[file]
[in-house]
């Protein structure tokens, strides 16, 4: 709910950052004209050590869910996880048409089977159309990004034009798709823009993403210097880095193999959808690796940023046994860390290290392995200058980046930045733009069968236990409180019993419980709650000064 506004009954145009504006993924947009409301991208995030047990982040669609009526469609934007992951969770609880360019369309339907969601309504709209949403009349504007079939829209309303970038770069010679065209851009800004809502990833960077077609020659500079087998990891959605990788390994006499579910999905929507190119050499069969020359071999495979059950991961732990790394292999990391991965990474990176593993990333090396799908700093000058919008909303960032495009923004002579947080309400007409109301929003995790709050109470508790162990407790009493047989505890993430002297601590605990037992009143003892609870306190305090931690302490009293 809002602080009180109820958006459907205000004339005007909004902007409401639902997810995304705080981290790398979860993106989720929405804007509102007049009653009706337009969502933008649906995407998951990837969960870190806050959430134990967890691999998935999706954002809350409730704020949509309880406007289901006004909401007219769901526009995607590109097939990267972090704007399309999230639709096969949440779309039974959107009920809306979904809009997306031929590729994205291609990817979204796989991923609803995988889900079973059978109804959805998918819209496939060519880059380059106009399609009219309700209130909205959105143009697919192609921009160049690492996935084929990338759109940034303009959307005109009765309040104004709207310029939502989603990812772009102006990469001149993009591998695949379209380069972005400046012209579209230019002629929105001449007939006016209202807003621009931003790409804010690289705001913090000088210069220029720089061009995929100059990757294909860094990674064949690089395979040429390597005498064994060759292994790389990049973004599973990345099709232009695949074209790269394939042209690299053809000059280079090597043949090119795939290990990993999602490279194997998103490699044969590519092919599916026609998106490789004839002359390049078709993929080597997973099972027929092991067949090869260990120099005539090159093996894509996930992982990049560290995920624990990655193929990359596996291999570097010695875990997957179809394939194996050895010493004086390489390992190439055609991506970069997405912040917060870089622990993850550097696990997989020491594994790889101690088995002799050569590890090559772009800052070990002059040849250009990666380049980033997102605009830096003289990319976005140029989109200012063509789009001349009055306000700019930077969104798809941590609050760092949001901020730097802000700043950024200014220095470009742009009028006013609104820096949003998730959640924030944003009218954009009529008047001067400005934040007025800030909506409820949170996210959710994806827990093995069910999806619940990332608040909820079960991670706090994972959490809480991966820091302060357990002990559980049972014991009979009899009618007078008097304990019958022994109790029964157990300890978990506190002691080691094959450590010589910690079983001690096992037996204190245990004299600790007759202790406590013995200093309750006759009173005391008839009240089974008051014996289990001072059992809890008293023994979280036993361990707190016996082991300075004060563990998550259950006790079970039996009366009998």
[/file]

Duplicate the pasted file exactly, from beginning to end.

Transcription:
[in-house]
């Protein structure tokens, strides 16, 4: 709910950052004209050590869910996880048409089977159309990004034009798709823009993403210097880095193999959808690796940023046994860390290290392995200058980046930045733009069968236990409180019993419980709650000064 506004009954145009504006993924947009409301991208995030047990982040669609009526469609934007992951969770609880360019369309339907969601309504709209949403009349504007079939829209309303970038770069010679065209851009800004809502990833960077077609020659500079087998990891959605990788390994006499579910999905929507190119050499069969020359071999495979059950991961732990790394292999990391991965990474990176593993990333090396799908700093000058919008909303960032495009923004002579947080309400007409109301929003995790709050109470508790162990407790009493047989505890993430002297601590605990037992009143003892609870306190305090931690302490009293 809002602080009180109820958006459907205000004339005007909004902007409401639902997810995304705080981290790398979860993106989720929405804007509102007049009653009706337009969502933008649906995407998951990837969960870190806050959430134990967890691999998935999706954002809350409730704020949509309880406007289901006004909401007219769901526009995607590109097939990267972090704007399309999230639709096969949440779309039974959107009920809306979904809009997306031929590729994205291609990817979204796989991923609803995988889900079973059978109804959805998918819209496939060519880059380059106009399609009219309700209130909205959105143009697919192609921009160049690492996935084929990338759109940034303009959307005109009765309040104004709207310029939502989603990812772009102006990469001149993009591998695949379209380069972005400046012209579209230019002629929105001449007939006016209202807003621009931003790409804010690289705001913090000088210069220029720089061009995929100059990757294909860094990674064949690089395979040429390597005498064994060759292994790389990049973004599973990345099709232009695949074209790269394939042209690299053809000059280079090597043949090119795939290990990993999602490279194997998103490699044969590519092919599916026609998106490789004839002359390049078709993929080597997973099972027929092991067949090869260990120099005539090159093996894509996930992982990049560290995920624990990655193929990359596996291999570097010695875990997957179809394939194996050895010493004086390489390992190439055609991506970069997405912040917060870089622990993850550097696990997989020491594994790889101690088995002799050569590890090559772009800052070990002059040849250009990666380049980033997102605009830096003289990319976005140029989109200012063509789009001349009055306000700019930077969104798809941590609050760092949001901020730097802000700043950024200014220095470009742009009028006013609104820096949003998730959640924030944003009218954009009529008047001067400005934040007025800030909506409820949170996210959710994806827990093995069910999806619940990332608040909820079960991670706090994972959490809480991966820091302060357990002990559980049972014991009979009899009618007078008097304990019958022994109790029964157990300890978990506190002691080691094959450590010589910690079983001690096992037996204190245990004299600790007759202790406590013995200093309750006759009173005391008839009240089974008051014996289990001072059992809890008293023994979280036993361990707190016996082991300075004060563990998550259950006790079970039996009366009998």